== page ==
I’ve got a guitar tuner on the pre-fader send of my mixer so I can just pull a fader down and silently tune my VCO whenever things are getting fishy. That’s truly a live safer! (Pun intended)


there are also modules that do autotuning - endorphin.es make one I believe, but there are others


I actually think a larger knob allows for finer tuning.
My pico voice is not so easy to keep intune


Well, one thing immediately comes to mind here, that being that if you're scared of certain knobs, you picked the wrong instrument to play. All of us have to manually tune VCOs (and lots of other things) quite often, so you'll pardon me if I don't see a problem here.

Now, if you need to get pitchmatching between the Digitakt and the modular, I'd suggest the following:

Create a sample for the Digitakt that's nothing but a sine tone at 440 Hz. This then gives you a loop for tuning the synth to the same tuning standard as the Digitakt. However, your samples ALSO need to be tuned so that they comply with that same Concert A, which might be a bit fussy but once you've got it done, you won't have to do it again.

Anyway, once the samples conform to that Concert A tuning and then you use the loop to pitchmatch the synth to the Digitakt, you're then in tune. Given that the Plaits is a digital VCO, it shouldn't drift, so that same Concert A should apply across an entire set.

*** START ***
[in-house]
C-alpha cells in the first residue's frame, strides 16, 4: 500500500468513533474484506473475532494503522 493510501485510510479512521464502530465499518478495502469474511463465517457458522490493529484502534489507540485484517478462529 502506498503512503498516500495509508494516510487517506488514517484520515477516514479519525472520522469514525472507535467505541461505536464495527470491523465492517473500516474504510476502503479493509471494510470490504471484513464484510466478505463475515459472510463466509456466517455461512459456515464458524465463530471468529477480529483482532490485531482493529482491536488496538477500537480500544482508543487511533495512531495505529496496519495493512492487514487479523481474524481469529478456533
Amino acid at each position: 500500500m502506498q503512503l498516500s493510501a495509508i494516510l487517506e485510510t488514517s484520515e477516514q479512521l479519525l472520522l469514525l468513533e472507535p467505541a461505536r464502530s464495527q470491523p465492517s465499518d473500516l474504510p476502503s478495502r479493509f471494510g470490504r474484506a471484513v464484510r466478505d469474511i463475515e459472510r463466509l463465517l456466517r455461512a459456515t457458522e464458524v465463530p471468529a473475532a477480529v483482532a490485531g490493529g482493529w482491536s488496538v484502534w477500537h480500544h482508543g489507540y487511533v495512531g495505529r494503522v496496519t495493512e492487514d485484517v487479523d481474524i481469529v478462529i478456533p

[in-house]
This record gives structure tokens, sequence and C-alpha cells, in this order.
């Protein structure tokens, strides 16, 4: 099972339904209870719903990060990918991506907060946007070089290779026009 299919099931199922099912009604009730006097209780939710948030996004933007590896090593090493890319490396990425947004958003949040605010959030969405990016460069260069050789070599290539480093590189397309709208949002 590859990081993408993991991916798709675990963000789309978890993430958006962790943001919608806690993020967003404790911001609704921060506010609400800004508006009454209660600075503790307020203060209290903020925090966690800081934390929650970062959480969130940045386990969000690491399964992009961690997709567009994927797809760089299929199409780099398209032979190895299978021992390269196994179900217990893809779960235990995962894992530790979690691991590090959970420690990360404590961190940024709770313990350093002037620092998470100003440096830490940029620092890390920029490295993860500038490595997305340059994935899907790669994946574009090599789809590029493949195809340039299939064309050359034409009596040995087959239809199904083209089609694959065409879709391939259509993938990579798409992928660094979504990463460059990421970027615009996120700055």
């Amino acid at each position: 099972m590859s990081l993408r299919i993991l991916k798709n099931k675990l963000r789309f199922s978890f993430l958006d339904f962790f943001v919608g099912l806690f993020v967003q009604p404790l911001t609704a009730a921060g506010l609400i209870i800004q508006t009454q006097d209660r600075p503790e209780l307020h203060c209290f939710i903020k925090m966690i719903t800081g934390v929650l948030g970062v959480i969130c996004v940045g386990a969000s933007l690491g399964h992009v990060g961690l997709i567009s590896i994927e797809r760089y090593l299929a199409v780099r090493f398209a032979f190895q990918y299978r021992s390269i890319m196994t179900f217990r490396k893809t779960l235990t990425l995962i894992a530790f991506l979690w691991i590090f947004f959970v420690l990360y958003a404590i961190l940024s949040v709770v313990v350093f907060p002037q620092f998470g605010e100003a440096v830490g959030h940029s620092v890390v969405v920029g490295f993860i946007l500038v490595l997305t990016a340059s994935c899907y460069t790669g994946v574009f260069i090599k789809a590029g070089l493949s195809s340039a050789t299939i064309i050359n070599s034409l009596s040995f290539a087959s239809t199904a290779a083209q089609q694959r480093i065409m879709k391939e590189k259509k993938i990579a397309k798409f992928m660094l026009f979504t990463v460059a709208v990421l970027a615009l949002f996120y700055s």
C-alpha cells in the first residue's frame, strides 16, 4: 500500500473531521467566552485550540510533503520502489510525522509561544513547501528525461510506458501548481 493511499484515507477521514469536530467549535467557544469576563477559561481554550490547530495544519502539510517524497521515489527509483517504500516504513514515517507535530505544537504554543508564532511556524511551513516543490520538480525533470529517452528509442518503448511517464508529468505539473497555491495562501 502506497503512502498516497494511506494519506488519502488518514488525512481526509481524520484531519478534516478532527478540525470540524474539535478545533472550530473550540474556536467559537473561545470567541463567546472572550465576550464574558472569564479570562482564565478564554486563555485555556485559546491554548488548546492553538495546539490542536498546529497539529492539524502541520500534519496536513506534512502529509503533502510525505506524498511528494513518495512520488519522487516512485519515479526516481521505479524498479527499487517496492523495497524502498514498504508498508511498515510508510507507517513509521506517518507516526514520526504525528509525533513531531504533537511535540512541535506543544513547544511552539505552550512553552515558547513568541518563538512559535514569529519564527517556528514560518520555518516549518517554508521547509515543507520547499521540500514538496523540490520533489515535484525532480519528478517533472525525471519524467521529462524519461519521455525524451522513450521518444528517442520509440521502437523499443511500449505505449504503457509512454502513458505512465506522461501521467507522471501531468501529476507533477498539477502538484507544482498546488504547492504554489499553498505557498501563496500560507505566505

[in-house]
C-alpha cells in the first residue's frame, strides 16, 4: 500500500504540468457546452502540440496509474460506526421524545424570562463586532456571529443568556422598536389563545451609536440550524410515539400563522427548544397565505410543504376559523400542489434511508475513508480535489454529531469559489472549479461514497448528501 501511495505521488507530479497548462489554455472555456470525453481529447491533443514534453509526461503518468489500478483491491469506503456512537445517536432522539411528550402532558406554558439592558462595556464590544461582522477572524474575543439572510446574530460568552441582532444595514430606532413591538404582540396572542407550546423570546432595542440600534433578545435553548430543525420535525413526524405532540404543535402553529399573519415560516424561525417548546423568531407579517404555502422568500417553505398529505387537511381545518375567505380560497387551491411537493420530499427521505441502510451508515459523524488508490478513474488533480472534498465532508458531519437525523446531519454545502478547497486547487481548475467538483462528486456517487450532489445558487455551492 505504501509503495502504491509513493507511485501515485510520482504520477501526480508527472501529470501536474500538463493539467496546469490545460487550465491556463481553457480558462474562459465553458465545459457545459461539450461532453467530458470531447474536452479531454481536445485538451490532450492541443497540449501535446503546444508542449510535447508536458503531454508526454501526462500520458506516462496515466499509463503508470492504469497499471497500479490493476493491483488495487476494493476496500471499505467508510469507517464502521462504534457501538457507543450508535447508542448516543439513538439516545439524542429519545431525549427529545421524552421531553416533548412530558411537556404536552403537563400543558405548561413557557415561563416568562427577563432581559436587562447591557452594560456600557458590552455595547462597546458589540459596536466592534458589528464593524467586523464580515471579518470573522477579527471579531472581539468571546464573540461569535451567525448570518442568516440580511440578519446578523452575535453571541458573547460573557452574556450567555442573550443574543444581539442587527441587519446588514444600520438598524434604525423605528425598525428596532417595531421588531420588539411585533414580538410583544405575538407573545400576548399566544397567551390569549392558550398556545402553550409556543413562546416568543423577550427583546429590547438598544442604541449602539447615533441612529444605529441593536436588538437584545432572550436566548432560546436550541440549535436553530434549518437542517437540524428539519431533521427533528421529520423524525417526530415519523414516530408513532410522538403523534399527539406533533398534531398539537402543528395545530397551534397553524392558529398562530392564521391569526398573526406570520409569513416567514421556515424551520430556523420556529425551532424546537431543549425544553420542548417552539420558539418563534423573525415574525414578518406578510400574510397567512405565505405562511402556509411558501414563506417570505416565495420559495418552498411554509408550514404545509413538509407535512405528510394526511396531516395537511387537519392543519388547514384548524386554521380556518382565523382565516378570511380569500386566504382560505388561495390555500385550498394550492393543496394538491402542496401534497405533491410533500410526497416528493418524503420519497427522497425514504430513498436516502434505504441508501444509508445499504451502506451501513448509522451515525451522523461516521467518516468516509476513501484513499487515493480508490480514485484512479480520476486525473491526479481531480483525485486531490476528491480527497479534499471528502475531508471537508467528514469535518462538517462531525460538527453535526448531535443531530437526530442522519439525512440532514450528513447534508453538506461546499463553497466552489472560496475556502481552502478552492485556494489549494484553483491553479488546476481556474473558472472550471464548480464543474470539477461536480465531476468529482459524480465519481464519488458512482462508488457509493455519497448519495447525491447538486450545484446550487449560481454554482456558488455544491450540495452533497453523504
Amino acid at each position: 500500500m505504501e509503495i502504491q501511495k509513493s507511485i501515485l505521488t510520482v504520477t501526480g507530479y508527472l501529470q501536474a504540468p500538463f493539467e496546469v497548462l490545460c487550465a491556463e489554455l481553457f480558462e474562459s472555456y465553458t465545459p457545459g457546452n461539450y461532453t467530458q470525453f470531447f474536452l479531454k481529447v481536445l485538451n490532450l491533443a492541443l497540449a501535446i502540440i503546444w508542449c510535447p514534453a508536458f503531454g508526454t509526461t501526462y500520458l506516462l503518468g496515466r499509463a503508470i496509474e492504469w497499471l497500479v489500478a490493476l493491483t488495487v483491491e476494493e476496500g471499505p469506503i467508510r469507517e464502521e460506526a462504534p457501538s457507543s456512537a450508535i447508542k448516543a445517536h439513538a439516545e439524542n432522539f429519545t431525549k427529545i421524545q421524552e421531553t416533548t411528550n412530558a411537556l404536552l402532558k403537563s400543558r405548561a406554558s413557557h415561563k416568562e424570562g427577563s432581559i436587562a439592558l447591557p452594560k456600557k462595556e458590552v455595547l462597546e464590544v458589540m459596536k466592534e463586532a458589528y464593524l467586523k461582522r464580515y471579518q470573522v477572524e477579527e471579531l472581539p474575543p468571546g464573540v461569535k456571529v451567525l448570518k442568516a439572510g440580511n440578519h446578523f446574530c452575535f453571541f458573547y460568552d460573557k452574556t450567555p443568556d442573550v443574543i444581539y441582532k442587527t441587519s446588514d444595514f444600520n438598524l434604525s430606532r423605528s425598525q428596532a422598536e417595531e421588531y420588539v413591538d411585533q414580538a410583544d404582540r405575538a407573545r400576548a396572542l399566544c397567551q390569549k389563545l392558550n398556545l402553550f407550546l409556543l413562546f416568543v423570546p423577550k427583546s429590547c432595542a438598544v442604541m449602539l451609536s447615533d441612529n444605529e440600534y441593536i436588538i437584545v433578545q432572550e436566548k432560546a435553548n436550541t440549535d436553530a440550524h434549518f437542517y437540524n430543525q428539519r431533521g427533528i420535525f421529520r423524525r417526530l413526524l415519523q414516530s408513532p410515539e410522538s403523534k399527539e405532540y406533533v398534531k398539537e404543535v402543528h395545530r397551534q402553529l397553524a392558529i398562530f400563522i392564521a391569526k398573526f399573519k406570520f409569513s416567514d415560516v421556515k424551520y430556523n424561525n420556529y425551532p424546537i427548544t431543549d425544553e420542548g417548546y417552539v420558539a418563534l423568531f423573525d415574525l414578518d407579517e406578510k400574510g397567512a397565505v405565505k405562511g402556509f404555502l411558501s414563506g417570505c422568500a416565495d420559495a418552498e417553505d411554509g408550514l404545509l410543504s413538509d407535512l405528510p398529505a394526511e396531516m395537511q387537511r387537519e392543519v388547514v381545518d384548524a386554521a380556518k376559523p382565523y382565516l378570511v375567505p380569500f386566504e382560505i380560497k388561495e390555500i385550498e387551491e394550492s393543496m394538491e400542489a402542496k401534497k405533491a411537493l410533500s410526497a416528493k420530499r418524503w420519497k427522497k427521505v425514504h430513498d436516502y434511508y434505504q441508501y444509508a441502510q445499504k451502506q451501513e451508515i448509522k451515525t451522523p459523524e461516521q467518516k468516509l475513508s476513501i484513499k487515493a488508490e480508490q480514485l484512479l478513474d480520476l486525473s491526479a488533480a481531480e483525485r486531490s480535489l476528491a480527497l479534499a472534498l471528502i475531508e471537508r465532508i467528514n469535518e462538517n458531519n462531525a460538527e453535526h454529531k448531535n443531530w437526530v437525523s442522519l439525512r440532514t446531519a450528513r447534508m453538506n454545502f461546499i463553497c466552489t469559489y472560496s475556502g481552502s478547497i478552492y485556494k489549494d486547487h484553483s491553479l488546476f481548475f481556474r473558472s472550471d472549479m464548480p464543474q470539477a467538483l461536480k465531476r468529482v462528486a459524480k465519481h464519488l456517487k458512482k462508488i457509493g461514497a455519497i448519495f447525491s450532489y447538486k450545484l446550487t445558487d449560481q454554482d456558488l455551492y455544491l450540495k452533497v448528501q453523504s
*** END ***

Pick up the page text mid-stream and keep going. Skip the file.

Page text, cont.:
Basically, this is a simplified version of what I've done every time I've played live, although I use a digital synth's Concert A reference rather than a sample loop, and I'm also usually dealing with anywhere from 8-12 synths and other electronic instruments with those gigs. Even so, it only takes me about 4-5 minutes out of sound check to get the entire rig for a given concert work in tune. But given that I've done pieces that require all sorts of Concert A tunings from 415 Hz (baroque A) to 447 Hz (majorly up-tuned A, sometimes done by me to "brighten" a work overall) and this method works every time, it's worth doing.